Conservative writer Lucian Wintrich was arrested after an altercation during a speech he was giving at the University of Connecticut (UConn) in November 2017. He followed and forcefully grabbed a woman after she snatched his papers from the speaker’s podium in the middle of a speech titled, “It’s OK to be White.”
Lucian Wintrich is the White House correspondent for The Gateway Pundit, a far-right website that garners millions of monthly views. He is one of the first openly gay members of the White House Press Corps, and, at age 29, one of the youngest. Wintrich gained popularity during the 2016 presidential election with his #Twinks4Trump photo series of scantily dressed gays wearing ‘Make America Great Again’ caps. Previously, Wintrich was scheduled to speak at New York University (NYU) in February 2018, but the event was postponed due to security concerns. He eventually spoke to the NYU College Republicans in March.
The UConn College Republicans Club invited Wintrich to speak on campus. His speech was to discuss identity politics and was scheduled for November 28, 2017. In the lead-up to the event, many of the posters advertising his visit were removed, reported CNN. In response to the vandalism, the College Republicans posted a message on Facebook, which read, “It is sad that our fellow students at UConn have to take down or modify Lucian Wintrich’s posters because they disagree with free speech and individualism. Don’t worry, we put more up!”
About 350 people attended the event, many of whom were there to protest it. Wintrich was interrupted frequently as he tried to speak. According to The Washington Post, people shouted things like “Go home, Nazi!” and “Black Lives Matter.”
Pandemonium ensued when a woman, later identified as Catherine Gregory, an adviser at nearby Quinebaug Valley Community College, approached the speaker’s podium and snatched a piece of paper from it. As she walked away, Wintrich followed her, pulled at her backpack, and grabbed her in an attempt to retrieve his papers. The police quickly restrained him and led him out of the room. Wintrich was put into custody and charged with misdemeanor breach of peace. He was released later the same evening on a $1,000 bond, reported CNN.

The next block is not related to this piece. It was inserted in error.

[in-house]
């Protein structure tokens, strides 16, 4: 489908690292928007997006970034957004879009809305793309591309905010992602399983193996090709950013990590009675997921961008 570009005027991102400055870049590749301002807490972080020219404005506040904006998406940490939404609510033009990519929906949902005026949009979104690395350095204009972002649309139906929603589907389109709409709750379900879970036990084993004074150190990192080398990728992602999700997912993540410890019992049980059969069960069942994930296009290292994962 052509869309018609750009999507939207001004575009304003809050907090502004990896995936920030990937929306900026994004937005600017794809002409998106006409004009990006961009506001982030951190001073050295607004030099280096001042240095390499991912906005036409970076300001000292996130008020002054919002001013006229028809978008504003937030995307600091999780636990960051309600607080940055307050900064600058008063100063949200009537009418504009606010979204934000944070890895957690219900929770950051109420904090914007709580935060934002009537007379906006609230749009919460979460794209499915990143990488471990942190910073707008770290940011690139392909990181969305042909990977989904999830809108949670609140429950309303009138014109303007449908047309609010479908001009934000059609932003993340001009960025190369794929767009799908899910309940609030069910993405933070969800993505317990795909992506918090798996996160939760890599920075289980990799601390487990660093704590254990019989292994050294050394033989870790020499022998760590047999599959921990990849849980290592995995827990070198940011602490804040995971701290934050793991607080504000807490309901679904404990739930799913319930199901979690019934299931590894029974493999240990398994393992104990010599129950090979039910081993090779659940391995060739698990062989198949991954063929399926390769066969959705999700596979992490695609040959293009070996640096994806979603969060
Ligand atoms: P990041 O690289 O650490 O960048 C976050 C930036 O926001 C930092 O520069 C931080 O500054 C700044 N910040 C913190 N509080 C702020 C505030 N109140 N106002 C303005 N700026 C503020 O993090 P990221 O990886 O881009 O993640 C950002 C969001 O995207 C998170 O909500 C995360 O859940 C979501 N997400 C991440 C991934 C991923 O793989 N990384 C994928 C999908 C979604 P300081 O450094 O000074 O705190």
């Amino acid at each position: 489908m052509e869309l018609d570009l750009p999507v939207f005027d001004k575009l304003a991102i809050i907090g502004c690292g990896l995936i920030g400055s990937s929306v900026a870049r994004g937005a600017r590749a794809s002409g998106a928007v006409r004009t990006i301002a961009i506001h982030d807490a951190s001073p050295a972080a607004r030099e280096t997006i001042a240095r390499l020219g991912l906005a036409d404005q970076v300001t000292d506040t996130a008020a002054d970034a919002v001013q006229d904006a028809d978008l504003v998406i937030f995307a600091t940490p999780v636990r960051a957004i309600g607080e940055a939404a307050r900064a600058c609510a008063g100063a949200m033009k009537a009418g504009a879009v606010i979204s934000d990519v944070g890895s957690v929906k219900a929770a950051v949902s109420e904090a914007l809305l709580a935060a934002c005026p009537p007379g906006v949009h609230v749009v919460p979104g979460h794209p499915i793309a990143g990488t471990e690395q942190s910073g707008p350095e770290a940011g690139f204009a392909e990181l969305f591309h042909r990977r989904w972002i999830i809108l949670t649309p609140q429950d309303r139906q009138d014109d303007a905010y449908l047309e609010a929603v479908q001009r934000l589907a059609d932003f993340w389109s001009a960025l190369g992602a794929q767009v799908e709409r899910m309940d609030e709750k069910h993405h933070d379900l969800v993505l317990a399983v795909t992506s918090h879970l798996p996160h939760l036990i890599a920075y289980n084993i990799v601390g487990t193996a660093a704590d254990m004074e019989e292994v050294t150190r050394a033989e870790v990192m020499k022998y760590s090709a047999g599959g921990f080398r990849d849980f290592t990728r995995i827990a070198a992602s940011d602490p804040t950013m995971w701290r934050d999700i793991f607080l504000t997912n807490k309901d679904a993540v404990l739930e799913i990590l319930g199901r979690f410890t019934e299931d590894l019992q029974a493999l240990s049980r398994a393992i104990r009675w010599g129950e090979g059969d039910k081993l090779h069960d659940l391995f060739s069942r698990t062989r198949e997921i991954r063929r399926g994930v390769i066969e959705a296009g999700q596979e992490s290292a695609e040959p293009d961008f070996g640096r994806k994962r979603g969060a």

University spokesperson Stephanie Reitz said a UConn student, identified as Sean Miller, was arrested for allegedly breaking a window, and that someone threw a smoke bomb inside the building as the audience was dispersing. No injuries were reported in the chaos, she said.
UConn President Susan Herbst also commented on the events surrounding Wintrich’s appearance. Her statement read, “We live in a tense and angry time of deep political division. Our hope as educators is that creative leadership and intellectual energy can be an antidote to that sickness, especially on university campuses. Between the offensive remarks by the speaker who also appeared to aggressively grab an audience member and the reckless vandalism that followed, that was certainly not the case on our campus tonight.”
Herbst also announced that UConn would change its vetting process for campus speakers and attendees. The Hartford Courant reported that the university would begin to review guest lists and the backgrounds of potential speakers when students seek to reserve space, equipment, or “security resources” for events on campus.
Following the incident on November 28, Wintrich tweeted, “It’s really unfortunate that some of the kids at @UConn felt the need to be violent and disruptive during a speech that focused on how the leftist media is turning Americans against each other. Tonight proved my point.”
Charges against Wintrich dropped
According to the Post, the misdemeanor breach-of-peace charge against Wintrich was dropped in December 2017. The Courant reported that the state recognized that the incident occurred when he was attempting to regain the papers the woman had taken from the podium. He did not appear before a judge.
Charges brought against Gregory, eventually nolled
The Post reported that Gregory turned herself in as the paper snatcher in December 2017. Her attorney claimed she had grabbed Wintrich’s speech notes as an act of First Amendment-protected protest. Nevertheless, she was charged with disorderly conduct and criminal attempt to commit larceny in the sixth-degree, reported the Courant.
In January 2018, Gregory’s case was put into a status that would result in the charges being dropped after 13 months have passed. According to the Courant, she must remain off the UConn campus for a year and make a $500 donation to UConn’s Thomas J. Dodd Research Center.
Prepared by Bridget McElroy ‘18
Uploaded May 14, 2018